The Toronto Star
Friday, November 15, 1996
page B6

Don't shut down Internet racists, forum urged

- Better to 'keep it in the open', crusader warns -

by Nick Pron

The best way to combat the growing problem of hate propaganda on the Internet is to "keep it in the open" rather than shut it down, a U of T forum has been told.

The approach was suggested by Ken McVay, who says his Web sites in Canada and other countries have targeted and discredited several leading exponents of white supremacist views.

One man, he says, even had trouble getting a job after he was exposed for his racist views.

"I don't want to shut them down, I want them out in the open", McVay told about 80 people this week at the forum sponsored by the League for Human Rights of B'nai Brith Canada.

Be said that if the racist views were censored, those people would go underground and continue "doing their damage just like termites, hidden away."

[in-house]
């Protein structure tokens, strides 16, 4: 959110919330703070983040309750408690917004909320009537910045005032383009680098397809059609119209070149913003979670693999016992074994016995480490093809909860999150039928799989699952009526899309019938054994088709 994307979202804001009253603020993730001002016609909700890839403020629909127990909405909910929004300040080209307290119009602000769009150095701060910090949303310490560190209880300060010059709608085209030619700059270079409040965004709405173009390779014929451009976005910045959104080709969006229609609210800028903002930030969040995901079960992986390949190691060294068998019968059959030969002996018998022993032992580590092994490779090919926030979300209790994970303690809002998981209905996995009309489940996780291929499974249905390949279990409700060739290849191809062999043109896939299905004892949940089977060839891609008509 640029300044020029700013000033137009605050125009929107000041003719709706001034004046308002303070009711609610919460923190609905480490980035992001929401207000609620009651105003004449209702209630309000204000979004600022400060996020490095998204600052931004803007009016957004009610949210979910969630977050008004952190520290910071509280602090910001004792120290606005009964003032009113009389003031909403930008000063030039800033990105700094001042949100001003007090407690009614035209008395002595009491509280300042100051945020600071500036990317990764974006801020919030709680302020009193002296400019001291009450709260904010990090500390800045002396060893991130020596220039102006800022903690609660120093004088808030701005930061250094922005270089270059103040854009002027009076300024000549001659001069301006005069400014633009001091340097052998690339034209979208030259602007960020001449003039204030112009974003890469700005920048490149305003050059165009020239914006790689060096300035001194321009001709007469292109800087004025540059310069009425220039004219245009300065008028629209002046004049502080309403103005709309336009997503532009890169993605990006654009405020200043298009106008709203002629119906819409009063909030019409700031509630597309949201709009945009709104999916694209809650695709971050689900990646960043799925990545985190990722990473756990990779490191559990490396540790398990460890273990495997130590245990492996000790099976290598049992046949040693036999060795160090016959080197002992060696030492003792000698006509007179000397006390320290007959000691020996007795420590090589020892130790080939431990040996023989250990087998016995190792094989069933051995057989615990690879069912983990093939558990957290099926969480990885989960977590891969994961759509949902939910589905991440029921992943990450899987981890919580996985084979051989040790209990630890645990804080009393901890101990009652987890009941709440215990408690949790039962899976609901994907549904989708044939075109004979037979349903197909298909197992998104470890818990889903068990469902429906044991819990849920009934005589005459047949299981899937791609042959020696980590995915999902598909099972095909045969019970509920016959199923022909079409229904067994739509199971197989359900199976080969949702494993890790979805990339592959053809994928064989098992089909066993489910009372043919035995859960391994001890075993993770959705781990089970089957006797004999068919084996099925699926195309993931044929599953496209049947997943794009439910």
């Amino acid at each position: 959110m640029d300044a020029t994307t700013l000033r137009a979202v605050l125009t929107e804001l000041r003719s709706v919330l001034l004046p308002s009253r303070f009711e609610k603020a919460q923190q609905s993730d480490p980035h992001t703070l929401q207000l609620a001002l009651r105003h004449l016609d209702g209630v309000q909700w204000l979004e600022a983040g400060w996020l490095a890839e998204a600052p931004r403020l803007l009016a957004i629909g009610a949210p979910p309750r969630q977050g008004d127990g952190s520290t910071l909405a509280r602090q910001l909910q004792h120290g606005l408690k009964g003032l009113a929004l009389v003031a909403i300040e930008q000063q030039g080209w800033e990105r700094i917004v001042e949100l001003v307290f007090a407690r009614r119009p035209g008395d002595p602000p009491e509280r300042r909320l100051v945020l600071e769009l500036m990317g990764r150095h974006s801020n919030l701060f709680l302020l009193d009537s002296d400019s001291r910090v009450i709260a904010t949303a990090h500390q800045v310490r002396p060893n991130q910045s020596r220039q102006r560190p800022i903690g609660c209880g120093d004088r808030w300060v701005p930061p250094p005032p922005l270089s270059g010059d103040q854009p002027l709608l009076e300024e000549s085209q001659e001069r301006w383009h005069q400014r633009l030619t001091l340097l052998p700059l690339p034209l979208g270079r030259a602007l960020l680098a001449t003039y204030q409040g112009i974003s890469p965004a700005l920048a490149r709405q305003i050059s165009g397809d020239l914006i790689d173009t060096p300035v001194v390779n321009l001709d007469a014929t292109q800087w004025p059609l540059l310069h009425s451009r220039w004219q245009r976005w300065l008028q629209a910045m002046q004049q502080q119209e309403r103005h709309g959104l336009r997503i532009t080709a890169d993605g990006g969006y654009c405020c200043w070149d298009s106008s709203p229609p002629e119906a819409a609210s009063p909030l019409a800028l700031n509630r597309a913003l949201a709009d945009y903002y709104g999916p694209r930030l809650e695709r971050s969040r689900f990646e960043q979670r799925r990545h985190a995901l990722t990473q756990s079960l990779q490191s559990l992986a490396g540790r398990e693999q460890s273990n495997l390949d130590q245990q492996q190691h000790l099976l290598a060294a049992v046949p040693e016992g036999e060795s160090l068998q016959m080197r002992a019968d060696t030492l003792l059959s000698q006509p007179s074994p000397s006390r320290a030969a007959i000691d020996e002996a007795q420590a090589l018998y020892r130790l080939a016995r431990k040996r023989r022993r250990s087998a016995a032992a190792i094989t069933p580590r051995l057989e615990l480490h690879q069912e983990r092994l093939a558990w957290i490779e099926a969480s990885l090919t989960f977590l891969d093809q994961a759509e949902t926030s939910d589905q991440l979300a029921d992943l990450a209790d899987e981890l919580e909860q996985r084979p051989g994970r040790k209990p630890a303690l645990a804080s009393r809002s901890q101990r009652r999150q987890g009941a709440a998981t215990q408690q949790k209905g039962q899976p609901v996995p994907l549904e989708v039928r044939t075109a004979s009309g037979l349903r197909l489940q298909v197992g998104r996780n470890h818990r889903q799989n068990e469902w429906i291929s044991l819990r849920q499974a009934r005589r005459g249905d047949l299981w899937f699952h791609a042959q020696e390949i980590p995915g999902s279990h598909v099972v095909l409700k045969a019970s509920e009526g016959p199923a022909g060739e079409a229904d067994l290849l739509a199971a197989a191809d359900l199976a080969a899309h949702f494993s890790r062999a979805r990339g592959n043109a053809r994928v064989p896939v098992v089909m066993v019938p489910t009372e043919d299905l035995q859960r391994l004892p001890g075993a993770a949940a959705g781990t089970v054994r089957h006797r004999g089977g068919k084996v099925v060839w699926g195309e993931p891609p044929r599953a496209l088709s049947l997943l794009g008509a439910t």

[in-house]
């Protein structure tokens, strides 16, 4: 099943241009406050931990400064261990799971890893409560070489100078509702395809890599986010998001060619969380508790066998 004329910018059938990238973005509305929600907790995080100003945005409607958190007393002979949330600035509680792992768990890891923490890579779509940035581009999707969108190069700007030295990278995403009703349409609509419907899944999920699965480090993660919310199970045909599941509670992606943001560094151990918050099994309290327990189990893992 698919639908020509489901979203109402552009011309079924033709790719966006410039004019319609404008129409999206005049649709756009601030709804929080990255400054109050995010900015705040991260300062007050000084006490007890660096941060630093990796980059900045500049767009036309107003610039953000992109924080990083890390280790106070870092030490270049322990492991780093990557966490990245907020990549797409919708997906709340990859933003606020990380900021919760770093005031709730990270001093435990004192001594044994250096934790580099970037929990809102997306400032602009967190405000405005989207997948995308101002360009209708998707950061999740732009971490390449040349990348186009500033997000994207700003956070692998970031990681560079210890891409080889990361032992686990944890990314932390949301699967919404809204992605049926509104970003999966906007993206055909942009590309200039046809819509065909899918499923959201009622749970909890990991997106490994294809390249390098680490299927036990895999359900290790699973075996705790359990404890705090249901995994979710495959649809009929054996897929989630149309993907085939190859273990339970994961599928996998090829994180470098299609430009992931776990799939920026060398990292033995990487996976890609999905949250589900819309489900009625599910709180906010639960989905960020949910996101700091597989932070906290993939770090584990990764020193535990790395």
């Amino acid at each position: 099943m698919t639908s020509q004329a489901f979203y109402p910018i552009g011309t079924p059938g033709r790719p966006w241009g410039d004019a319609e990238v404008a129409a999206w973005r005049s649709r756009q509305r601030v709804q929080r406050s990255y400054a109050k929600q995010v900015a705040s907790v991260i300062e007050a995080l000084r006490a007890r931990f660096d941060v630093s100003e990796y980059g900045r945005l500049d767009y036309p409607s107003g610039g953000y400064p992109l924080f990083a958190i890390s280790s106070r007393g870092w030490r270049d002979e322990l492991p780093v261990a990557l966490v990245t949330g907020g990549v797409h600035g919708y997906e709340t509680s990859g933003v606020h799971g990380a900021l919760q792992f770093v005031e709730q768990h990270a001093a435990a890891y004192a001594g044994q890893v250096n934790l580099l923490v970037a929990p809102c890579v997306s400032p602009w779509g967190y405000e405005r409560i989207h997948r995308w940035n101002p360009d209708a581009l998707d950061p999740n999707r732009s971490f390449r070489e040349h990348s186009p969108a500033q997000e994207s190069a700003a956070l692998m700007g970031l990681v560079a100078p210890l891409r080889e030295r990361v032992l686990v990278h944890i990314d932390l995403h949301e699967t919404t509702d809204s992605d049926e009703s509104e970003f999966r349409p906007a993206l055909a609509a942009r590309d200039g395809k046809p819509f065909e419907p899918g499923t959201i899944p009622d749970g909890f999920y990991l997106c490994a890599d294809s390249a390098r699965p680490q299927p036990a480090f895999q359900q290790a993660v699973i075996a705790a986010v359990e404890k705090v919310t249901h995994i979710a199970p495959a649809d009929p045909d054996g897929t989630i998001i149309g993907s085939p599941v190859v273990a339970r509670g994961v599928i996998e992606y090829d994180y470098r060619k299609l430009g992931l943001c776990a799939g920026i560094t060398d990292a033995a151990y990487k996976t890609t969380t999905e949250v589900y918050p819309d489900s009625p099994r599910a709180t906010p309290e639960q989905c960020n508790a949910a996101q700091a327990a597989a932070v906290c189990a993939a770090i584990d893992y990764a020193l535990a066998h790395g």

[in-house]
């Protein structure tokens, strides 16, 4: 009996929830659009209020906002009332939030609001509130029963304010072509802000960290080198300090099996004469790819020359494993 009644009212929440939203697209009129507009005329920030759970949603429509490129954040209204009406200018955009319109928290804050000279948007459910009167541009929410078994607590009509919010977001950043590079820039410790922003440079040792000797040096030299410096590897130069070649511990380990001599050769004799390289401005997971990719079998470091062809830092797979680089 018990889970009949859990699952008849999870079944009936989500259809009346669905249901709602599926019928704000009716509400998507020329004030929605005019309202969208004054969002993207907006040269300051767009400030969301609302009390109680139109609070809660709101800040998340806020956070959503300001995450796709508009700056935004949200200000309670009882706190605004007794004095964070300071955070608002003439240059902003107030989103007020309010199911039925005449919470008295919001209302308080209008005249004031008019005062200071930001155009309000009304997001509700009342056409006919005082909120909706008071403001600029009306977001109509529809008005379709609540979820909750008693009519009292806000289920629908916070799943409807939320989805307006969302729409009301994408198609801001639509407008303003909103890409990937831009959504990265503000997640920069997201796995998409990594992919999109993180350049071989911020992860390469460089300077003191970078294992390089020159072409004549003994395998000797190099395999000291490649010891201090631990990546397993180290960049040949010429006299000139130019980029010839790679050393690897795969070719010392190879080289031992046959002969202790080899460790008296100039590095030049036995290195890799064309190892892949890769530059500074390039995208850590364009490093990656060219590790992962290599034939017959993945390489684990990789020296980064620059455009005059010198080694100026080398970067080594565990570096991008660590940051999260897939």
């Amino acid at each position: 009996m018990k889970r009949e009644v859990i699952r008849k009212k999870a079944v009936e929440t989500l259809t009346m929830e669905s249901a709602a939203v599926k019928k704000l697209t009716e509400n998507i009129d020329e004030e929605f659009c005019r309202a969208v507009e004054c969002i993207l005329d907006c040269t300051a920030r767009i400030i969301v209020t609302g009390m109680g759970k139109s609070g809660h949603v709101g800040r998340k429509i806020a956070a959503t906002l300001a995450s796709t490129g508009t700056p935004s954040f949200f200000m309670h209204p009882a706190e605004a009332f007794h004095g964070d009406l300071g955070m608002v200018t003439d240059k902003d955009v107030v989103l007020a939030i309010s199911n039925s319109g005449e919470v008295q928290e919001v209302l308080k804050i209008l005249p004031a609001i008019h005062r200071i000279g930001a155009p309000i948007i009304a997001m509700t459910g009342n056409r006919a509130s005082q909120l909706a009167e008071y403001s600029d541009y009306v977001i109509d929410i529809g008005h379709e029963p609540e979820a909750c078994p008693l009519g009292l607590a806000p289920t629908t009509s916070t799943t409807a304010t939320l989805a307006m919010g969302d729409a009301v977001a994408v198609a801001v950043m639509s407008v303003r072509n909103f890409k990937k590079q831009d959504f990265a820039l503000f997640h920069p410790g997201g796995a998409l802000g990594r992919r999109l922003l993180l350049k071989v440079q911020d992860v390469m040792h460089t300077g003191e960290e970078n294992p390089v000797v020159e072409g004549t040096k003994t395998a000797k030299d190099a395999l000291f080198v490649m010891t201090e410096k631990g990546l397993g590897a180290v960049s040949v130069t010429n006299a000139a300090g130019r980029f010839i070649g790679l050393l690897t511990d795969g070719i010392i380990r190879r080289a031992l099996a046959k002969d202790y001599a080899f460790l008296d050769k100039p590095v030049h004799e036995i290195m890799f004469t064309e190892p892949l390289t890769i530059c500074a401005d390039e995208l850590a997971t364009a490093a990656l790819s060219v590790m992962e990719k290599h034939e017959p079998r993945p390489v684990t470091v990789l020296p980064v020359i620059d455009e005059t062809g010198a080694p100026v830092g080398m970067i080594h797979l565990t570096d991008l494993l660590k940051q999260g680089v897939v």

His view is shared by Detective Dino Doria, of the Metro police hate crimes unit, who told the audience: "I don't want to see censorship on the Net. If groups go underground it will be a lot harder to detect. At least we know what we're dealing with."

The "hatemongers of today ... are promoting Hitler cleansing. They're trying to portray him as a misunderstood patriot, who was just defending Germany's honour", McVay said.

He was one of several speakers who told the audience that in the past few years the Internet has become a vehicle to distribute hate propaganda not only in Canada, but around the world.

The British Columbia resident said he started his work -- called the Nizkor Project -- in the early 1990s after discovering that groups were using the Internet to expound such views that the slaughter of millions of people in Nazi Germany never took place.

He described how other concerned Internet users have helped him for free in his work, such as putting information on the worldwide network of computers about the trials of Nazi war criminals following the war. McVay gets private funding along with tax-deductible donations.

"You can refute the lies, the twisted and bent propaganda on the Internet and it will be there for everyone to see", noted McVay. Education is the best way to deal with the problem, he said.

Copyright © 1996 by The Toronto Star. All Rights Reserved. Reprinted with permission.